Sun February 16, 2014

The Green Rush Begins: Investors Get In On Pot's Ground Floor

Marijuana is sold for recreational use in Denver. Legalization of pot has set off a "green rush" to invest among venture capitalists.
Brennan Linsley AP

Originally published on Sun February 16, 2014 9:44 am

In the past, you could go to jail for selling marijuana. Now, depending upon where you live, you could end up going to the bank.

Medical marijuana is now legal in 20 states, and legislation is pending in 13 others. It's become a $1.5-billion-a-year industry, and it's expected to triple in just a few years. With legal cannabis one of the world's fastest growing market sectors, investors are seeing green.

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Africa
6:56 am
Sun February 16, 2014

Reversal Of Fortune In CAR Has Muslims Fleeing For Their Lives

Originally published on Sun February 16, 2014 9:44 am

Transcript

RACHEL MARTIN, HOST:

This is WEEKEND EDITION from NPR News. I'm Rachel Martin.

The Central African Republic is a country in chaos. Muslim rebels seized power last year and then lost it as Christian militias have fought back. And the war rages on. France and other countries have sent peacekeeping troops to the CAR. And today, Muslims are being evacuated under the protection of those international troops.

NPR's Gregory Warner is in the Central African Republic. He joins us now on the line. Greg, where are you and what are you seeing?

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Law
6:50 am
Sun February 16, 2014

It's Proven To Save Lives, So Why Is Maine Opposed To Narcan?

Naloxone hydrochloride, also known as Narcan, is an overdose antidote that many states have made available to first-responders.
Charles Krupa AP

Originally published on Sun February 16, 2014 9:44 am

Dr. Lynn Ouellette, a psychiatrist from Brunswick, Maine, asks herself "What if?" a lot these days. What if they had found her son just a few minutes earlier? What if they had gotten him to the hospital sooner?

What if they'd had the overdose antidote Narcan in the house?

"What we know is that this saves lives and it gives addicts another chance," she says.

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Sunday Puzzle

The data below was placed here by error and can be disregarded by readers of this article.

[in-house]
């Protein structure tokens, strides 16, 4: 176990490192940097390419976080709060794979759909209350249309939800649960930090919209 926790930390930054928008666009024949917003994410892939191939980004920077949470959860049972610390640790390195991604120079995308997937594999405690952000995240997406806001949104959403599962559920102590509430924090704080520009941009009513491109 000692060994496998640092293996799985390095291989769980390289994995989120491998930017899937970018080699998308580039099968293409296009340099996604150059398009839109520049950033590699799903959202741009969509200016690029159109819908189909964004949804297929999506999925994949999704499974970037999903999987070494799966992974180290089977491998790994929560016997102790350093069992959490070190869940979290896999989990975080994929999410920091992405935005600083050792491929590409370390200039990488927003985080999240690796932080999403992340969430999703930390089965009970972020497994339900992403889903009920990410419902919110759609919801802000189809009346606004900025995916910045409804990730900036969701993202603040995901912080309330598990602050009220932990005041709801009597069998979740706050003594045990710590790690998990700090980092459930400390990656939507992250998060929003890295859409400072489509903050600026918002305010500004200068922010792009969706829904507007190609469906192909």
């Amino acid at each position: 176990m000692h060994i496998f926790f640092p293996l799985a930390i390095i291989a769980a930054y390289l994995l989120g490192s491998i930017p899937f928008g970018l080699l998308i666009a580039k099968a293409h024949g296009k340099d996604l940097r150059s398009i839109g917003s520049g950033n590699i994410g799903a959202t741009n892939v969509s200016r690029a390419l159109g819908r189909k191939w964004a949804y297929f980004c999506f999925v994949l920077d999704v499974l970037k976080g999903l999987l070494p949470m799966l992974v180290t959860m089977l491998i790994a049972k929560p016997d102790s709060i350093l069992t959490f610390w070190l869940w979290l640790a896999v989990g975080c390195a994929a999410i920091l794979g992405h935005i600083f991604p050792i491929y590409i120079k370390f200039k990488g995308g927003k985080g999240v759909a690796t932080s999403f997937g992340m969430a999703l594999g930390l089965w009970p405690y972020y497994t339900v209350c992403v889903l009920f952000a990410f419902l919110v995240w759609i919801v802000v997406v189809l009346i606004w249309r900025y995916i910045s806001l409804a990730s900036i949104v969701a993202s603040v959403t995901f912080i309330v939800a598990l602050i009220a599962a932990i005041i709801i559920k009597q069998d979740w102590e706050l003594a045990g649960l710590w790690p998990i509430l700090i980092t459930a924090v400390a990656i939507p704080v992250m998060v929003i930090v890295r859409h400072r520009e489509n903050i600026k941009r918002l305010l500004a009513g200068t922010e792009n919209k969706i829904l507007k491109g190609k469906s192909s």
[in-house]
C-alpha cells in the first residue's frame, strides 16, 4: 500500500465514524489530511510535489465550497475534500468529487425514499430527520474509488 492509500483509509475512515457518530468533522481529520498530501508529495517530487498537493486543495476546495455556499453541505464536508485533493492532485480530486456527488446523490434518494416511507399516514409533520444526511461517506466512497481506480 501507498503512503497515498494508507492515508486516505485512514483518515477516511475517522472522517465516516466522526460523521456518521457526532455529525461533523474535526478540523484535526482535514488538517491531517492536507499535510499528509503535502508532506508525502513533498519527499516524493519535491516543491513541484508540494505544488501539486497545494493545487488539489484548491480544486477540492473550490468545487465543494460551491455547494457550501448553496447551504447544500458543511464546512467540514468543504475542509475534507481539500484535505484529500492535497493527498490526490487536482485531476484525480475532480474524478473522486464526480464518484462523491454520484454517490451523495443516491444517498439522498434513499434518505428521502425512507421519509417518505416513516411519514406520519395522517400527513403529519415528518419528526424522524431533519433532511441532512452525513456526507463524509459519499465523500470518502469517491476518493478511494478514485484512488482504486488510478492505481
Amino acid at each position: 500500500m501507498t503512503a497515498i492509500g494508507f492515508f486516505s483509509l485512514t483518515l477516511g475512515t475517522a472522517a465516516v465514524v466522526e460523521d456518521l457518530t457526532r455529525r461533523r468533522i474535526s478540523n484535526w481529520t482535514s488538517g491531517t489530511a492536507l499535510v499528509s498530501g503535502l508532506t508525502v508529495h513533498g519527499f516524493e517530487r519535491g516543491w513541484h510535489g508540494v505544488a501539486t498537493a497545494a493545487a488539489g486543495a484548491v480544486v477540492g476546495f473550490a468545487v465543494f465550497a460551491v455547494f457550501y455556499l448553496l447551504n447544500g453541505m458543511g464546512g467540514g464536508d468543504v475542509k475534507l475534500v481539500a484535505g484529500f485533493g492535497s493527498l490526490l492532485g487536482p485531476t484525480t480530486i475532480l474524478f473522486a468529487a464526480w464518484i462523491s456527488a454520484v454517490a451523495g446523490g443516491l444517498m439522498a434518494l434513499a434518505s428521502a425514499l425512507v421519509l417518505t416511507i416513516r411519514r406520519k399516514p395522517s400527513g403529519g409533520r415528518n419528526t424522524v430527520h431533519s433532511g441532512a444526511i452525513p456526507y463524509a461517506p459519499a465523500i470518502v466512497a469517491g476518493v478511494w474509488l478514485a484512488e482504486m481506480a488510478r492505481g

6:15 am
Sun February 16, 2014

Get Ready To Flip Your Lid

NPR

Originally published on Sun February 16, 2014 9:44 am

On-air challenge: Today's puzzle is called "One, Two, Three — Flip!" The answer will come in the form of two words, and for each word you'll get a clue beforehand. Reverse the order of the first three letters of the first word to get the second word. Example: Cavalry sword and more villainous = SABER, BASER.

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Music Interviews
6:10 am
Sun February 16, 2014

Rachel Ries' Album Reflects Her Urban-Rural Split

Originally published on Mon February 24, 2014 2:13 pm

Transcript

RACHEL MARTIN, HOST:

The lilting voice of Rachel Ries comes to us courtesy of many different landscapes: the wide open spaces of South Dakota, the equatorial humidity of Africa, the bucolic green of Vermont and the managed urban chaos that is Brooklyn.

(SOUNDBITE OF MUSIC)

RACHEL RIES: (Singing) Time, I forgiven you, time. You were songs in my head, so I threw you over my little shoulder and you land, you landed on the floor...

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Movie Interviews
6:10 am
Sun February 16, 2014

Disney's First Crop Of Trained Animators, Profiled

Originally published on Sun February 16, 2014 9:44 am

The first generation of animators to attend Walt Disney's California Institute of the Arts in the 1970s is profiled in Vanity Fair magazine. NPR's Rachel Martin speaks with Nancy Beiman, who was part of that first class.

The Sunday Conversation
10:08 am
Sun February 9, 2014

Addict Lives With 'Monster' That's Waiting To Pounce

Ruben Casteneda
Ruben Casteneda

Originally published on Sun February 9, 2014 10:45 am

Each week, Weekend Edition Sunday host Rachel Martin brings listeners an unexpected side of the news by talking with someone personally affected by the stories making headlines.

This Sunday Conversation with Ruben Castaneda was inspired by WAMU's five-part series, "Crack: The Drug that Consumed the Nation's Capital."

When Ruben Castaneda first moved to Washington, he lived his life along two separate tracks.